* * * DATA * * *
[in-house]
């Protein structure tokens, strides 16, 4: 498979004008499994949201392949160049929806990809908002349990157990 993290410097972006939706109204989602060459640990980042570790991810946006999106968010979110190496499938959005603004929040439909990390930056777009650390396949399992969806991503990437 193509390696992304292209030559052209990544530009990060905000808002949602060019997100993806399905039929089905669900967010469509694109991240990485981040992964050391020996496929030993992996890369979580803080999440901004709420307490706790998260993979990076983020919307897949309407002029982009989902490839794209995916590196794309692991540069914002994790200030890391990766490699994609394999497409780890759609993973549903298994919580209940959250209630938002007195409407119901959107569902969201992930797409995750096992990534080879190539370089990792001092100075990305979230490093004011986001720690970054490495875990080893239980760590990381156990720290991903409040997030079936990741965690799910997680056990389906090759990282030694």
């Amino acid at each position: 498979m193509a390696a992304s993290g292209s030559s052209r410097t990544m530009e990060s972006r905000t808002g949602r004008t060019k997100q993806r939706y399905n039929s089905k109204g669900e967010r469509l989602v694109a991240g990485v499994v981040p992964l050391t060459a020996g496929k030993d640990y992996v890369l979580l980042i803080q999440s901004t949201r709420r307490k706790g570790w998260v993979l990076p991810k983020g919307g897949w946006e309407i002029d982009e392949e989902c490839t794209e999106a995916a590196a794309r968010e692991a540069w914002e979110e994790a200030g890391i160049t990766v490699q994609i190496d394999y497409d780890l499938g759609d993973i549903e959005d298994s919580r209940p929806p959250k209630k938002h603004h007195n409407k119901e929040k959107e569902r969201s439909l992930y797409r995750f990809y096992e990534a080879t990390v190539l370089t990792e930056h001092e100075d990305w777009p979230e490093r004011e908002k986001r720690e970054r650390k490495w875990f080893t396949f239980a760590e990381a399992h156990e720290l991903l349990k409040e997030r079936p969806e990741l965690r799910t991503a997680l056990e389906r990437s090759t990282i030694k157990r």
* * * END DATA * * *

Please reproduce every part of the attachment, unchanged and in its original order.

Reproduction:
[in-house]
């Protein structure tokens, strides 16, 4: 498979004008499994949201392949160049929806990809908002349990157990 993290410097972006939706109204989602060459640990980042570790991810946006999106968010979110190496499938959005603004929040439909990390930056777009650390396949399992969806991503990437 193509390696992304292209030559052209990544530009990060905000808002949602060019997100993806399905039929089905669900967010469509694109991240990485981040992964050391020996496929030993992996890369979580803080999440901004709420307490706790998260993979990076983020919307897949309407002029982009989902490839794209995916590196794309692991540069914002994790200030890391990766490699994609394999497409780890759609993973549903298994919580209940959250209630938002007195409407119901959107569902969201992930797409995750096992990534080879190539370089990792001092100075990305979230490093004011986001720690970054490495875990080893239980760590990381156990720290991903409040997030079936990741965690799910997680056990389906090759990282030694």
């Amino acid at each position: 498979m193509a390696a992304s993290g292209s030559s052209r410097t990544m530009e990060s972006r905000t808002g949602r004008t060019k997100q993806r939706y399905n039929s089905k109204g669900e967010r469509l989602v694109a991240g990485v499994v981040p992964l050391t060459a020996g496929k030993d640990y992996v890369l979580l980042i803080q999440s901004t949201r709420r307490k706790g570790w998260v993979l990076p991810k983020g919307g897949w946006e309407i002029d982009e392949e989902c490839t794209e999106a995916a590196a794309r968010e692991a540069w914002e979110e994790a200030g890391i160049t990766v490699q994609i190496d394999y497409d780890l499938g759609d993973i549903e959005d298994s919580r209940p929806p959250k209630k938002h603004h007195n409407k119901e929040k959107e569902r969201s439909l992930y797409r995750f990809y096992e990534a080879t990390v190539l370089t990792e930056h001092e100075d990305w777009p979230e490093r004011e908002k986001r720690e970054r650390k490495w875990f080893t396949f239980a760590e990381a399992h156990e720290l991903l349990k409040e997030r079936p969806e990741l965690r799910t991503a997680l056990e389906r990437s090759t990282i030694k157990r």